CISPA Passes House, Faces Senate Hurdles
After a number of hearings, amendments, letters of support and calls to Congress to boot the bill, CISPA passed in the House Thursday evening on a 248-168 vote, with the bill’s cosponsors, Reps. Mike Rogers (R-Mich.) and Dutch Ruppersberger (D-Md.), commending their colleagues for the bipartisan effort and calling on the Senate to quickly pass the legislation.
“The bill gives the federal government new authority to share classified cyber threat information with approved American companies and knocks down barriers to cyber threat information sharing,” the congressmen said in a statement after the bill’s passage. “With strong provisions built in to keep individual American’s private information private, the bill allows U.S. businesses to better protect their own networks and their corporate customers from hackers looking to steal intellectual property.”
But critics were not convinced that CISPA would actually keep “private information private,” raising concerns over what they said were vague descriptions of how information would be shared without jeopardizing consumer privacy.
Leading the pack of privacy hawks, the White House Office of Management and Budget (OMB) on Wednesday released a statement asserting that the bill “would allow broad sharing of information with governmental entities without establishing requirements for both industry and the Government to minimize and protect personally identifiable information.”
The OMB’s memo went on to warn that if CISPA “were presented to the President, his senior advisors would recommend that he veto the bill.”
Taking a similar side, in a separate letter to House representatives, 23 privacy interest groups came together to express their “grave concerns” for the bill, which they said would “allow companies that hold very sensitive and personal information to liberally share it with the government, which could then use the information without meaningful oversight for purposes unrelated to cybersecurity.”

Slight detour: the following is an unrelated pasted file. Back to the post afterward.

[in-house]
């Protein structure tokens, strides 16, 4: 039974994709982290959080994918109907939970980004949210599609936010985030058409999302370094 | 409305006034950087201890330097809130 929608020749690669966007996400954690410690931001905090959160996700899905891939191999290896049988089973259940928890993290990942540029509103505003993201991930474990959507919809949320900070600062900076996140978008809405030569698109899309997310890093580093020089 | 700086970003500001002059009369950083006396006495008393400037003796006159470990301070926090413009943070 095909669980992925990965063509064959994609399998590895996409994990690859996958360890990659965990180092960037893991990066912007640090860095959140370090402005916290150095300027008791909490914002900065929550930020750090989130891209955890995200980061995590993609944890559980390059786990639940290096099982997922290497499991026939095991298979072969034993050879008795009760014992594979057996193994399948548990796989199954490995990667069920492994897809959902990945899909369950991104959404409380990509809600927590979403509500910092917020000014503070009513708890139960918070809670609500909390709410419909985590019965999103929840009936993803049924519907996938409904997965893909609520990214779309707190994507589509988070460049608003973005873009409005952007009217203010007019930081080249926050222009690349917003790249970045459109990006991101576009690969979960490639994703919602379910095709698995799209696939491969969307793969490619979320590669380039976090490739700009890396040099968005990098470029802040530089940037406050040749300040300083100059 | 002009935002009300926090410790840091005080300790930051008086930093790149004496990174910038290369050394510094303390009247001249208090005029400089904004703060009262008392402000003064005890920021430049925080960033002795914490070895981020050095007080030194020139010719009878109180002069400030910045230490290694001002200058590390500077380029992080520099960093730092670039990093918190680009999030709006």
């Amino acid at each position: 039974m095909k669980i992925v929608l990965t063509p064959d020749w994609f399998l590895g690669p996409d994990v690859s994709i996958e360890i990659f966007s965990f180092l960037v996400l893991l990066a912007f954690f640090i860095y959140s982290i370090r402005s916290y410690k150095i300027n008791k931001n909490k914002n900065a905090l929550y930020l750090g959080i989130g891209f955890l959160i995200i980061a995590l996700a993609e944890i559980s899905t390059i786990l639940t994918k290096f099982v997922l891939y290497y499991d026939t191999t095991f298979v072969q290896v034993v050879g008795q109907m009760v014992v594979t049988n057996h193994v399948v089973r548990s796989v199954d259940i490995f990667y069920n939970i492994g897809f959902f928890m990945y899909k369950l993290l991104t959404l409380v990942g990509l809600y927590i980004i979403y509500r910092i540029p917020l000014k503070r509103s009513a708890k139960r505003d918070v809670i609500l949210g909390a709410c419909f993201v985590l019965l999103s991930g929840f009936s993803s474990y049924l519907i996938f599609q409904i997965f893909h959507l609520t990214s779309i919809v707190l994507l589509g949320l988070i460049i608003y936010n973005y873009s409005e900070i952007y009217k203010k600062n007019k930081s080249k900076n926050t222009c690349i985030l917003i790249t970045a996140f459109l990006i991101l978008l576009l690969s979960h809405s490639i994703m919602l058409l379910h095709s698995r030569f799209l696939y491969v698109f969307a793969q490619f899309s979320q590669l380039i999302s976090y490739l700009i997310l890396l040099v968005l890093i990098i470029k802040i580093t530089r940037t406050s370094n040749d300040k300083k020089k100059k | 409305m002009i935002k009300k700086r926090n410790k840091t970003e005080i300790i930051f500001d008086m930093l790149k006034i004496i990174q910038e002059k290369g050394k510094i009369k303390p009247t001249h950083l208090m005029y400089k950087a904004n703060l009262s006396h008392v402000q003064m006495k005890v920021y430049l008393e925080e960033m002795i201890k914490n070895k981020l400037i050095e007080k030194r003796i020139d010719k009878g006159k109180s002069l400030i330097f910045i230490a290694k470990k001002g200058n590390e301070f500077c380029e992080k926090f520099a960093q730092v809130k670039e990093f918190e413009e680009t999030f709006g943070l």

Meanwhile, the bill did manage to muster support from a few heavy-hitters, including Facebook, which sent a letter to Reps. Rogers and Ruppersberger, suggesting that CISPA “addresses critical needs in cybersecurity” and would “enhance the ability of companies like Facebook to address cyber threats.”
Likewise, in a letter from the Business Roundtable, written by the organization’s chairman, Ajay Banga, president and CEO of MasterCard Worldwide, CISPA gained more support, as the group said the bill “represents an important step in creating a framework for the effective sharing of cybersecurity information.”
“There should be no Republican approach or Democratic approach to cybersecurity – these threats demand bipartisan, consensus-driven solutions,” Banga wrote in the letter to House leaders. “Urgent action is needed to establish a framework that responds to current and future cybersecurity threats.”
CISPA now heads to the Senate, where it is sure to face a few more hurdles, as it vies for attention against more comprehensive cyber bills like the Cybersecurity Act of 2012 and the Strengthening and Enhancing Cybersecurity by Using Research, Education, Information and Technology (SECURE IT) Act of 2012.
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